The modern logo is a hard-working piece of design. It is a performer. It is a storyteller. It is somewhat of a travelling salesperson–a good-looking, well-spoken salesperson who works 24 hours a day, all year. A logo is undoubtably one of the most important resources a business can have. But (other than good-looking) what does the modern logo need to be?

I believe the modern logo needs to be three things: versatile, simple, and evocative.

Versatility is key for all logos in our modern, digital age. The modern logo is seen on digital and print products of all shapes, sizes, materials, and textures, from jumbotrons and smartwatches to city busses and shoe inserts. Design has never before competed in such a vast arena. A logo needs to perform flawlessly in every situation it’s asked to be in.

Simple logos help ensure versatility; the more detail a logo has, the more likely it is to run into problems down the line. A detailed logo may look good on a computer display, but one day that logo may be screen-printed, sculpted into a sandcastle, or crunched down into a little favicon (~6mm2). Less detail in the logo means less detail being missed or misinterpreted by our machines.

Logos can just be beautiful marks, but they can also tell stories. Designers use visual language to add underlying meaning to their designs: triangles evoke power, squares evoke precision –and so on. Tailoring how a logo reads is sometimes disregarded in favour of achieving a popular aesthetic. But loading our logos with meaning is worth the effort. Logos must be designed to evoke the right message, on our behalf, when we are not present to speak for ourselves.

A versatile, simple logo that evokes meaning is a graphic triumph, and it’s a lot of work. To reach this goal, designers must curb their visual biases, and, instead, focus on the practicality and functionality of their designs, asking themselves, “is this going to work?” in every step of their process.  In our modern age, a logo can not get by on good looks, alone. █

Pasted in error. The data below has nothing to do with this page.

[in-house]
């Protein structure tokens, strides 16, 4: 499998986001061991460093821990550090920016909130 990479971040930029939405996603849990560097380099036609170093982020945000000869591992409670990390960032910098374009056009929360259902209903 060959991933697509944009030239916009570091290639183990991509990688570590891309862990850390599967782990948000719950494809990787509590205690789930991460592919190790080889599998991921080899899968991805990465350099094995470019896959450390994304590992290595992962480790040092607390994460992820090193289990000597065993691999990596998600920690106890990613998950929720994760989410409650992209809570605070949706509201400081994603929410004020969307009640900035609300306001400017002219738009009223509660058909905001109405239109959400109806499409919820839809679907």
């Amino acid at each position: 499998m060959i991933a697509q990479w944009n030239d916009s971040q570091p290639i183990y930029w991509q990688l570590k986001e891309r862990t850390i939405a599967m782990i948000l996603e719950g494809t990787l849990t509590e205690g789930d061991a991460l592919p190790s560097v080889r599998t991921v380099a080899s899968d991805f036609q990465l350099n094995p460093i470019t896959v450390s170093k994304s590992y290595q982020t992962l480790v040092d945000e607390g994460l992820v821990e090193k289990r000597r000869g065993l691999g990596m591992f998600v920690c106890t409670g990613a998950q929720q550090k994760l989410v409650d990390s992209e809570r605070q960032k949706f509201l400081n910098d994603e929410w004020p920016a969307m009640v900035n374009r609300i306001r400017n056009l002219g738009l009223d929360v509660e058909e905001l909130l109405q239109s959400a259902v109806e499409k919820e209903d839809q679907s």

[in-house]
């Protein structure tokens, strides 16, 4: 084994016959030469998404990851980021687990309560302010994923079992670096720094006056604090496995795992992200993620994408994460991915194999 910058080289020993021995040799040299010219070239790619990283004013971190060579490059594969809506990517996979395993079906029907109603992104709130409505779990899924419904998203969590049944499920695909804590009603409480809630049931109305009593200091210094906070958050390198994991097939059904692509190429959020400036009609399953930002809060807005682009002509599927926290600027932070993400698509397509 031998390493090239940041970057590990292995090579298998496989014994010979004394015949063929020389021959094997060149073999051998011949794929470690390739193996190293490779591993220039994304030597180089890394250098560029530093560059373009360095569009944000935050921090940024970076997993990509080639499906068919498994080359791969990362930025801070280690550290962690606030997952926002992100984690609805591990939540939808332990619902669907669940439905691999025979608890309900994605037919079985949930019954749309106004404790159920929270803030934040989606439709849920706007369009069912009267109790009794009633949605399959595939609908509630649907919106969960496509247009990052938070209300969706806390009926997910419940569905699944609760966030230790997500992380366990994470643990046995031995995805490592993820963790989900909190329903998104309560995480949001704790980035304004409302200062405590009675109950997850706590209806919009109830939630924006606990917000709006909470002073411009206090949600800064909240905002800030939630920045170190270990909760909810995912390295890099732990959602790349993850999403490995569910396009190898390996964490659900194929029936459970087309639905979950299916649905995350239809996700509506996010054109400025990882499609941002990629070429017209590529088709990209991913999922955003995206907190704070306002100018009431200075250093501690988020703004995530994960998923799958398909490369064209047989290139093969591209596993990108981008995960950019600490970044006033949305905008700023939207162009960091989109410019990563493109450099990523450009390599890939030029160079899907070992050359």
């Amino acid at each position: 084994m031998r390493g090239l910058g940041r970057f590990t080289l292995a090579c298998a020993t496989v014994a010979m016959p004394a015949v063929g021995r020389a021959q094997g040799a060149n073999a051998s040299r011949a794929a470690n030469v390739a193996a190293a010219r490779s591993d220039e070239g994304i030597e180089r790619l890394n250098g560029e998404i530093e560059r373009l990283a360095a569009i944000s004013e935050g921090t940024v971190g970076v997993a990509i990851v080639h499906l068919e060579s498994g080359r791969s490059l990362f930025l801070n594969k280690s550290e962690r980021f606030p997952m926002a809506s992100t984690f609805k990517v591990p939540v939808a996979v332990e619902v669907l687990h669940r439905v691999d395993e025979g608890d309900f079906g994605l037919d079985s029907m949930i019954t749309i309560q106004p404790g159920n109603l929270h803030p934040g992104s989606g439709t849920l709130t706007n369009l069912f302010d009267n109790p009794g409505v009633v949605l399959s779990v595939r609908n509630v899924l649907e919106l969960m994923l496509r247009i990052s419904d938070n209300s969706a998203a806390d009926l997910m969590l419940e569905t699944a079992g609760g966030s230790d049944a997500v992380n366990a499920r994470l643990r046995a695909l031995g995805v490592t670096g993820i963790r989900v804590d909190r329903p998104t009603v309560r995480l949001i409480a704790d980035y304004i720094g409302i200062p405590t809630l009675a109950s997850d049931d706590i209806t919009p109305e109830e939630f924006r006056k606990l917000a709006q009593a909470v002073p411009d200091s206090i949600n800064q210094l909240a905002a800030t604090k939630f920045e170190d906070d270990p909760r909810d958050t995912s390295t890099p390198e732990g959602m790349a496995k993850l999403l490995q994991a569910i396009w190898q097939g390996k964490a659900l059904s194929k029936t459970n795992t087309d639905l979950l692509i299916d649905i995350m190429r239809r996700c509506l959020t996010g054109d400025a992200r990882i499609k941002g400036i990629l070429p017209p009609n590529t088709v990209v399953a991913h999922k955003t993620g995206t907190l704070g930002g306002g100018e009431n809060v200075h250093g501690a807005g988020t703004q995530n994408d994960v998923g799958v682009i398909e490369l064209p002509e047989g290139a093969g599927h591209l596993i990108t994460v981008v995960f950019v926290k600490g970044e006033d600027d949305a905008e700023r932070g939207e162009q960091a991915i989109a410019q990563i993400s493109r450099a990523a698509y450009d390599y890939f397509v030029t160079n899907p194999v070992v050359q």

Blog Post 01 – 04.15.2019

Manifesto

Design Illustration for Lucas Bells Graphic Design Blog Post

Image: This is a 14"(d) plastic drum head. It was used as a canvas to test paints and practice brush techniques while painting a pair of much larger drum heads. I love this drum because it illustrates the time one spends failing at something before finally conquering it.

The B–Log is the ‘B-Side’ of a creative practice. It’s the slow jams, the deep cuts, and the stuff that fills the other pages of a sketchbook.

It's an artist’s reflections an epiphanies. It's short stories about creativity and its parts. The B–Log is a seemingly essential addition to my creative practice, I realize, because it no longer suffices to simply create things and move on.

The B–Log is curated for graphic designers and the like. It's for anyone who fancies a reflection about a font, rounded boxes, logos, or.. you get the point.

The B–Log won't keep you long; everything not essential to the point will be deleted. Because, after all, the B–Log is written by a graphic designer. Graphic designers love reduction. █

Are you searching for a designer? Say hello, any time.